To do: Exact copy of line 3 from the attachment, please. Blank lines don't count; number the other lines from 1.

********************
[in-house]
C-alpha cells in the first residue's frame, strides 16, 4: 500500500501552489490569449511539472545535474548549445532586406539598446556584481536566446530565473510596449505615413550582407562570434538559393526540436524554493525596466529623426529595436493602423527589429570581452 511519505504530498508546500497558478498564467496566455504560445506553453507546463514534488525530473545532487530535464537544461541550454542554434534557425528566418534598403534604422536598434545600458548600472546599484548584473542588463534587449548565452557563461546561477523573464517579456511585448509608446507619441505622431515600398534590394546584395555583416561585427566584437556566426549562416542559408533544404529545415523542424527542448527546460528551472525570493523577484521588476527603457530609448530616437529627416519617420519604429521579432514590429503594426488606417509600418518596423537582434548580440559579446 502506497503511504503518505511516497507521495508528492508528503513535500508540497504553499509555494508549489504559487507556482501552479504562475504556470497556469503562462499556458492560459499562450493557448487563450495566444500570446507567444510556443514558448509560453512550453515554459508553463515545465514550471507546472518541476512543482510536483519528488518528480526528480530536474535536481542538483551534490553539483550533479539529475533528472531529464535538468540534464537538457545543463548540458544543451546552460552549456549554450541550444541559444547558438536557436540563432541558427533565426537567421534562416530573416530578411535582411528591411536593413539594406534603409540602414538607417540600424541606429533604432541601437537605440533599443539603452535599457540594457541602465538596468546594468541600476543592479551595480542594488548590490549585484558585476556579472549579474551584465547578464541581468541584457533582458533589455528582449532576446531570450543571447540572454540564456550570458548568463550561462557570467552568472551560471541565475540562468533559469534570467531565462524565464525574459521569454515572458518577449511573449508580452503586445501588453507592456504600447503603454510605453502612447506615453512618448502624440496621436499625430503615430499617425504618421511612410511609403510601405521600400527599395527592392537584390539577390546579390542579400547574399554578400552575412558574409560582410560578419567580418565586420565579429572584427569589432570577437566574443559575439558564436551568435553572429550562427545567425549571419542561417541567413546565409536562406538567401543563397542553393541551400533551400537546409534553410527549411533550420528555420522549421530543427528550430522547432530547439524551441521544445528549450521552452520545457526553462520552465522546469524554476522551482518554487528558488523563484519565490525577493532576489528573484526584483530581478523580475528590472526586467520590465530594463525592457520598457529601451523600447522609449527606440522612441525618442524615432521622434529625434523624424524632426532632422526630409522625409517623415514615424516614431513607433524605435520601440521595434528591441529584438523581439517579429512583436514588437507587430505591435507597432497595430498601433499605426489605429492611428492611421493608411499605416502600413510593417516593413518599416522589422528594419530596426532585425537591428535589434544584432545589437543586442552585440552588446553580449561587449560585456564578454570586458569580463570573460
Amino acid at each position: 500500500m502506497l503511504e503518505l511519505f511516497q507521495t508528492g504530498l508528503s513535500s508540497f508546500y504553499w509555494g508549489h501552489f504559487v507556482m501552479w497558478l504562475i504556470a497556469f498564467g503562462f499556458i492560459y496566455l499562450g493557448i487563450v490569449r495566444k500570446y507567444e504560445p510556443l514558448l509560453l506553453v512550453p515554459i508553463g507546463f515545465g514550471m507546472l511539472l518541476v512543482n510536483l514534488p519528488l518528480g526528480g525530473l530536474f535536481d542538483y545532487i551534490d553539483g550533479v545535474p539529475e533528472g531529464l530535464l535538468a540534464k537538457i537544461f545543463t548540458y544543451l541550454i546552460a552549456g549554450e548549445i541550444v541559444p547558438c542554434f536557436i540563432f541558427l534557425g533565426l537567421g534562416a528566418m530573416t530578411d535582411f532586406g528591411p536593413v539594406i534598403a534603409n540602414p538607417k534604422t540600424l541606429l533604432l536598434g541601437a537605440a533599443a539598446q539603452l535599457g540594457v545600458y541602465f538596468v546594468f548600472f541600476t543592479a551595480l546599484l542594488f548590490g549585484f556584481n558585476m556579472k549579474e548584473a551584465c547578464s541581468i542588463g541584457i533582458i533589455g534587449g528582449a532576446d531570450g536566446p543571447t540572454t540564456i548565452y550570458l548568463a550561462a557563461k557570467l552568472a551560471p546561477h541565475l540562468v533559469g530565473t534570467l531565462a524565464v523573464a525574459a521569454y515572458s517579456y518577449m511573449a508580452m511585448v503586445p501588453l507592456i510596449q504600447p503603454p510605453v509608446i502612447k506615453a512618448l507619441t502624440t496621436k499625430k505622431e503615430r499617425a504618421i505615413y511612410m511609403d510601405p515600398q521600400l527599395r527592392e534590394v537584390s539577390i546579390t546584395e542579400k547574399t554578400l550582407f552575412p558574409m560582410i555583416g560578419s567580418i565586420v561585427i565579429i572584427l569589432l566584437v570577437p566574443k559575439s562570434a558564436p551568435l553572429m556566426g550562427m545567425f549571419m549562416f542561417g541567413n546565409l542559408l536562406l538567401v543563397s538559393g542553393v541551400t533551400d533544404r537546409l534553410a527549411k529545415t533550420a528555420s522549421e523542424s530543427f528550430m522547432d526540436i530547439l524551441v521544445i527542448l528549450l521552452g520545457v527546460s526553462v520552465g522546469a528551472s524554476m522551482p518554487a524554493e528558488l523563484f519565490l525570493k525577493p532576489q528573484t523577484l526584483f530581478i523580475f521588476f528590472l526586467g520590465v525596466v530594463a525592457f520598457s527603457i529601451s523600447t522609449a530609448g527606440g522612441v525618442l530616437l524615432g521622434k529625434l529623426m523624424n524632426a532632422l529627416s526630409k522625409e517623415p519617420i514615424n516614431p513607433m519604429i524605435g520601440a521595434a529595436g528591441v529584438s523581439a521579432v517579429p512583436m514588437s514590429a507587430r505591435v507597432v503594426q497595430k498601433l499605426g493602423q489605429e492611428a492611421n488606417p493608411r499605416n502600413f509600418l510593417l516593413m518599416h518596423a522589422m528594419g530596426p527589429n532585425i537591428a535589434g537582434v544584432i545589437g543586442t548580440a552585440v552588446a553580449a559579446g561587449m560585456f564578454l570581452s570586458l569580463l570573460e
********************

Amino acid at each position: 500500500m502506497l503511504e503518505l511519505f511516497q507521495t508528492g504530498l508528503s513535500s508540497f508546500y504553499w509555494g508549489h501552489f504559487v507556482m501552479w497558478l504562475i504556470a497556469f498564467g503562462f499556458i492560459y496566455l499562450g493557448i487563450v490569449r495566444k500570446y507567444e504560445p510556443l514558448l509560453l506553453v512550453p515554459i508553463g507546463f515545465g514550471m507546472l511539472l518541476v512543482n510536483l514534488p519528488l518528480g526528480g525530473l530536474f535536481d542538483y545532487i551534490d553539483g550533479v545535474p539529475e533528472g531529464l530535464l535538468a540534464k537538457i537544461f545543463t548540458y544543451l541550454i546552460a552549456g549554450e548549445i541550444v541559444p547558438c542554434f536557436i540563432f541558427l534557425g533565426l537567421g534562416a528566418m530573416t530578411d535582411f532586406g528591411p536593413v539594406i534598403a534603409n540602414p538607417k534604422t540600424l541606429l533604432l536598434g541601437a537605440a533599443a539598446q539603452l535599457g540594457v545600458y541602465f538596468v546594468f548600472f541600476t543592479a551595480l546599484l542594488f548590490g549585484f556584481n558585476m556579472k549579474e548584473a551584465c547578464s541581468i542588463g541584457i533582458i533589455g534587449g528582449a532576446d531570450g536566446p543571447t540572454t540564456i548565452y550570458l548568463a550561462a557563461k557570467l552568472a551560471p546561477h541565475l540562468v533559469g530565473t534570467l531565462a524565464v523573464a525574459a521569454y515572458s517579456y518577449m511573449a508580452m511585448v503586445p501588453l507592456i510596449q504600447p503603454p510605453v509608446i502612447k506615453a512618448l507619441t502624440t496621436k499625430k505622431e503615430r499617425a504618421i505615413y511612410m511609403d510601405p515600398q521600400l527599395r527592392e534590394v537584390s539577390i546579390t546584395e542579400k547574399t554578400l550582407f552575412p558574409m560582410i555583416g560578419s567580418i565586420v561585427i565579429i572584427l569589432l566584437v570577437p566574443k559575439s562570434a558564436p551568435l553572429m556566426g550562427m545567425f549571419m549562416f542561417g541567413n546565409l542559408l536562406l538567401v543563397s538559393g542553393v541551400t533551400d533544404r537546409l534553410a527549411k529545415t533550420a528555420s522549421e523542424s530543427f528550430m522547432d526540436i530547439l524551441v521544445i527542448l528549450l521552452g520545457v527546460s526553462v520552465g522546469a528551472s524554476m522551482p518554487a524554493e528558488l523563484f519565490l525570493k525577493p532576489q528573484t523577484l526584483f530581478i523580475f521588476f528590472l526586467g520590465v525596466v530594463a525592457f520598457s527603457i529601451s523600447t522609449a530609448g527606440g522612441v525618442l530616437l524615432g521622434k529625434l529623426m523624424n524632426a532632422l529627416s526630409k522625409e517623415p519617420i514615424n516614431p513607433m519604429i524605435g520601440a521595434a529595436g528591441v529584438s523581439a521579432v517579429p512583436m514588437s514590429a507587430r505591435v507597432v503594426q497595430k498601433l499605426g493602423q489605429e492611428a492611421n488606417p493608411r499605416n502600413f509600418l510593417l516593413m518599416h518596423a522589422m528594419g530596426p527589429n532585425i537591428a535589434g537582434v544584432i545589437g543586442t548580440a552585440v552588446a553580449a559579446g561587449m560585456f564578454l570581452s570586458l569580463l570573460e